Unusual typographical symbols [was: A 1648 "smiley face"]

Joel S. Berson Berson at ATT.NET
Wed Apr 16 00:40:49 UTC 2014

At 4/15/2014 07:05 PM, Christopher Philippo wrote:
>I wouldn't have thought a search for typographical symbols would
>necessarily work.  Given that it is, could a search be done for ":)"
>where that is not preceded by an open parenthesis "("?

I gather that the search by Benjamin Schmidt that Ben Zimmer refers
to is in a database that retains punctuation symbols as searchable
characters.  Unlike Google Books (and, perhaps, EEBO and ECCO).  So
:) can be found.  However, I'm unable to think of a useful
proposition (wild card search) that would find ":) not preceded by
(".  How far back would one have to go, and what preceding characters
would be permitted or excluded?

>If anyone is or knows someone who can identify uncommon
>typographical symbols:
>In particular I'm looking to identify the cursive P-like character
>that's the second character in the second row and which reappears a
>few times throughout, and the Pi-like symbol with an upward-curving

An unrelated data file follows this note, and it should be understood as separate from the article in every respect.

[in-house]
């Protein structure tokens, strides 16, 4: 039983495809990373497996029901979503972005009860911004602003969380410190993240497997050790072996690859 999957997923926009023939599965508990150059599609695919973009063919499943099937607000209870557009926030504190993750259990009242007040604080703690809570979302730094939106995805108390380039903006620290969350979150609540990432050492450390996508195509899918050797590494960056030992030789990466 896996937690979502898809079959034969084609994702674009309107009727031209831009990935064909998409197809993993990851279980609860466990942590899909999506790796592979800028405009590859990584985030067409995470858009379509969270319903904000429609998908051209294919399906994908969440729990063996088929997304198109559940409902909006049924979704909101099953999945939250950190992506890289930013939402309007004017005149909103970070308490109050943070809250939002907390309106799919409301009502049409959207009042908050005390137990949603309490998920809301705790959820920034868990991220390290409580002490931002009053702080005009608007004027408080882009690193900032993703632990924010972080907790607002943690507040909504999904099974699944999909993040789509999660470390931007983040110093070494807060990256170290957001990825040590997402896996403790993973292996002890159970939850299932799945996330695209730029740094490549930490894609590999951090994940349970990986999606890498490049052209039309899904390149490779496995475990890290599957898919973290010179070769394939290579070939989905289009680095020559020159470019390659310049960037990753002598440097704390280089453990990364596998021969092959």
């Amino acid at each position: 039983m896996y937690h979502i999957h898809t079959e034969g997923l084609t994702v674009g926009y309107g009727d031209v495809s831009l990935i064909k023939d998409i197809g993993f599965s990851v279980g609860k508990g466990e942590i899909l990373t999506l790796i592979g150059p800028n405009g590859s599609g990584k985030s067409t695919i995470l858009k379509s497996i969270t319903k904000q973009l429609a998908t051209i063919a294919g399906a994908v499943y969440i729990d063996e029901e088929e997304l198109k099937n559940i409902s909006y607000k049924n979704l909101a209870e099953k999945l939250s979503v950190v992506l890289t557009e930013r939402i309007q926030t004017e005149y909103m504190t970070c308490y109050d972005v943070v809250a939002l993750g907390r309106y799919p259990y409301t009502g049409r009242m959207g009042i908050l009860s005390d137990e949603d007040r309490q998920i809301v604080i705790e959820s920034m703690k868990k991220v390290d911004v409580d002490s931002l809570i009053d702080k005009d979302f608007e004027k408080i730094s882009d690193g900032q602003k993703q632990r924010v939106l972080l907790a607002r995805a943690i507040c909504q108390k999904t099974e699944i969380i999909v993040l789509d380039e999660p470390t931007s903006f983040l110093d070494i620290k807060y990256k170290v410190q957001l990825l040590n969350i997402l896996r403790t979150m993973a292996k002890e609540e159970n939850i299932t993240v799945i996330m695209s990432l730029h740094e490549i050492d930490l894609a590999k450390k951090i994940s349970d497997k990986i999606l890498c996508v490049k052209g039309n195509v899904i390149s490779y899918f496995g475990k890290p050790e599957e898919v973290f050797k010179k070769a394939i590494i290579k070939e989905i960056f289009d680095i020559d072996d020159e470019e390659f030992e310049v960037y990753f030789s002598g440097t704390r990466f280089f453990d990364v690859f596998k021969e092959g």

>tail on its right leg that's the first character in the second
>row.  I regret I don't have a better copy of the image at present.

What is the date of this prototype for a poem?  Can you get an enlargement?

Perhaps the "cursive p-like character" is one of the "special marks
for abbreviations" used in transcriptions of early modern manuscripts
-- a lower case p with a bar through the descender, which would stand
for "per", "par", "pur", or "pear".  I'm sure there are more readable
lists, but the one I know of is "Records of the Colony of New
Plymouth", vol. 1, page v, here:

I don't know what to make of the "Pi-like symbol with an
upward-curving tail".  It's too indistinct for me.


>Christopher K. Philippo
>The American Dialect Society - http://www.americandialect.org

The American Dialect Society - http://www.americandialect.org

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